WASHINGTON, D.C. — U.S. Rep. Debbie Wasserman Schultz (D- Fla.) has announced her intent to pass the Ammunition Background Check Act of 2018, a federal law that would require background checks for the purchase of ammunition.
“I can assure you that Saturday was day one. Saturday was a launch pad,” Wasserman-Schultz told a room of reporters of Saturday’s “March for our Lives,” an organized protest to demand stricter gun control.
“Federal law does not require a background check for ammunition. This is just such a gaping and grave and dangerous loophole that I could not wrap my mind around it when I was told that was the case,” Wasserman-Schultz during a press conference she called to announce the proposed legislation. “Ammunition sellers across the country currently have no way to determine if a potential buyer is legal or if they are prohibited from buying bullets, which are, obviously, what kills after a gun is fired.”
The current system allows purchasers of ammo to “buy as much ammunition as they want, without so much as being asked their first name, and walk out,” she added.
If passed, said Wasserman-Schultz, the bill, which she is filing in cooperation with Sen. Richard Blumenthal (D- Conn.) would require would-be purchasers of ammo to be approved via FBI background check.
“The Ammunition Background Check Act of 2018 that I filed on Thursday, and that is being filed in the United States Senate by Richard Blumenthal of Connecticut, will close that gaping loophole to require all buyers of ammunition to undergo an instant background check,” Wasserman Schultz said.
Blumenthal, a staunch gun control activist, also posted to social media his support for the bill.
“Without background checks on ammunition sales, there’s nothing to stop dangerous people – barred from buying guns – from amassing vast ammunition arsenals. This ludicrous loophole puts lives at risk,” Blumenthal tweeted .
Under current law, Connecticut, Illinois, Massachusetts, and New Jersey require a background check in order to purchase or possess ammunition. California will also begin requiring background checks for ammunition buyers beginning July 1, 2019 — a move that is currently being challenged by the National Rifle Association. If passed, the bill would expand that requirement nationwide.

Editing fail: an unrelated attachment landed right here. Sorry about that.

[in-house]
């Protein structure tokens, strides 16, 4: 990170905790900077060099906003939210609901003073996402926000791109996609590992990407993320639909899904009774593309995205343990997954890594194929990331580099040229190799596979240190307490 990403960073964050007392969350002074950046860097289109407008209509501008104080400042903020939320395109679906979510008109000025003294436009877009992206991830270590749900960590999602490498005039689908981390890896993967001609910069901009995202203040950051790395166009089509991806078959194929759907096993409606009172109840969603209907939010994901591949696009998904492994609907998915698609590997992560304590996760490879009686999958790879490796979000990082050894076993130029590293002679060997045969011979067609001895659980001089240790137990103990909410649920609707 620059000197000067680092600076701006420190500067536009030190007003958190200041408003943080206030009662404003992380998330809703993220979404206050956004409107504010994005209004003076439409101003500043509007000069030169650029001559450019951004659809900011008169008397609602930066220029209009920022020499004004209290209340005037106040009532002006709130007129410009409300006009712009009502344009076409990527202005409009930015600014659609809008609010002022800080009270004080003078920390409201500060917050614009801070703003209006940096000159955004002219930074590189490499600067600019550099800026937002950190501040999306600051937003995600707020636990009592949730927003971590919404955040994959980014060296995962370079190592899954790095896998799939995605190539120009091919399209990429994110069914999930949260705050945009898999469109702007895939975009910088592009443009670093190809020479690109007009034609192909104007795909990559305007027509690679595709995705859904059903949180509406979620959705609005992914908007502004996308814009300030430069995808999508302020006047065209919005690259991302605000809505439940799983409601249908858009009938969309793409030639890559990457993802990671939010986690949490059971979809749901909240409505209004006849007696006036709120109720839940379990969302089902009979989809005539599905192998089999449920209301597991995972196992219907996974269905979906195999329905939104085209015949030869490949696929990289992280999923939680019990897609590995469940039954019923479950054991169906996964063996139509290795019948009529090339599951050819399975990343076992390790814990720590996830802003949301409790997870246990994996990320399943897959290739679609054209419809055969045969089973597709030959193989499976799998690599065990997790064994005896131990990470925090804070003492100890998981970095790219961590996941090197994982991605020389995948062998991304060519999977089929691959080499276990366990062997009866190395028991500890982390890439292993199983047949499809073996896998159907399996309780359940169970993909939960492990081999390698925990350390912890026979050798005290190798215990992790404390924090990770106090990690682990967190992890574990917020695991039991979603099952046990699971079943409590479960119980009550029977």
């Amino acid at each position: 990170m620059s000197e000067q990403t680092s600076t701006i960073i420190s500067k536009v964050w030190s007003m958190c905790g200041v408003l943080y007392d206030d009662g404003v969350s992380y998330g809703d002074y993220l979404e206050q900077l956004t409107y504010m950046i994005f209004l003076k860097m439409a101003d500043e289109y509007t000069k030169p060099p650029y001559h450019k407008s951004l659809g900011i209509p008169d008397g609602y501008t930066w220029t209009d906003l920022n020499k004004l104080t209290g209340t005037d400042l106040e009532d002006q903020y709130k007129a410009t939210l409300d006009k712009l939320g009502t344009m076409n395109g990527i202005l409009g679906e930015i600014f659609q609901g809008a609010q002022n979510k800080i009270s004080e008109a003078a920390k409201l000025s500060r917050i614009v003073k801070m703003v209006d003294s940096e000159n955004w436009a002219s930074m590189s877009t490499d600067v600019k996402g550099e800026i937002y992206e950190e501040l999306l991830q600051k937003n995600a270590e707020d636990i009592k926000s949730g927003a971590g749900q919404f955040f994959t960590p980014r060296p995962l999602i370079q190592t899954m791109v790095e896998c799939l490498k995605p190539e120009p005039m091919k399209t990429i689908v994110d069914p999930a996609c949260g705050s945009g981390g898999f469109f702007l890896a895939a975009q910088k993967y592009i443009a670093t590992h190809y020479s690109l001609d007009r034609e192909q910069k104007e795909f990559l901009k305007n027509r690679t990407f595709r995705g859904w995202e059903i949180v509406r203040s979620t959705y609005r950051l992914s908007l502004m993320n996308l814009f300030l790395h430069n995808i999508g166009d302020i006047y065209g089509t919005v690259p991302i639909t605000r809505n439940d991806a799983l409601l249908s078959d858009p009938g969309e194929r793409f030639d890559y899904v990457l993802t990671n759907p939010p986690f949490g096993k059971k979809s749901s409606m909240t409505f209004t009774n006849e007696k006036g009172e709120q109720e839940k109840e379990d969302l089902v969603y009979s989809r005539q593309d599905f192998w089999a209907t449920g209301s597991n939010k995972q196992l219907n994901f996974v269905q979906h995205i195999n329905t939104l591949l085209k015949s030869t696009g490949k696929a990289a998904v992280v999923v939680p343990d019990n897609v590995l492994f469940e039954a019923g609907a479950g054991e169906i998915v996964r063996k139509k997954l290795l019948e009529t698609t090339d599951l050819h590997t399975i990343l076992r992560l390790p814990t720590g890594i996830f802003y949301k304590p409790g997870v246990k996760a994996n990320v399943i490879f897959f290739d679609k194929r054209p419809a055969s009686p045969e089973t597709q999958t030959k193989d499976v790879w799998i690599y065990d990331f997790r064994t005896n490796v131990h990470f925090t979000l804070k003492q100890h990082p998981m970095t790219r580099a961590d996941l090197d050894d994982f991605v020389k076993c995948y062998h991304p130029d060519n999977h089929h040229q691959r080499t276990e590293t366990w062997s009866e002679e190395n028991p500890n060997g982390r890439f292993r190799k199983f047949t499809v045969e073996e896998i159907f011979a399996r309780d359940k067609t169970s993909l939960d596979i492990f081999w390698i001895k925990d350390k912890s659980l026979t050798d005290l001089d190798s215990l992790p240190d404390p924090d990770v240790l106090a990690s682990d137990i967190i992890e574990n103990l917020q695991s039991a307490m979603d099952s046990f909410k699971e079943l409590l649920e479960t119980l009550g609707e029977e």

Meanwhile, retired Supreme Court Justice John Paul Stevens on Tuesday advocated for a repeal of the Second Amendment.
“A concern that a national standing army might pose a threat to the security of the separate states led to the adoption of that amendment,” Stevens wrote in an opinion piece published in The New York Times. “Today that concern is a relic of the 18th century.”
In a response posted to its website, the National Rifle Association fired back, calling Stevens’ comments a direct attack on the Constitution.
“The 97-year-old retired justice has long held the opinion that American citizens do not have the individual right to own a firearm for self-protection,” the Second-Amendment rights group wrote.
“Emboldened by the mainstream media, the gun-control lobby is no longer distancing themselves from the radical idea of repealing the Second Amendment and banning all firearms. The protestors in last week’s march told us with their words and placards that the current debate is not about fake terms like “common sense” gun regulation. It’s about banning all guns,” the statement continued.
“The men and women of the National Rifle Association, along with the majority of the American people and the Supreme Court, believe in the Second Amendment right to self-protection and we will unapologetically continue to fight to protect this fundamental freedom,” the statement concluded.
Calls for comment to an NRA spokesperson regarding the Scultz-Blumenthal bill were not immediately returned.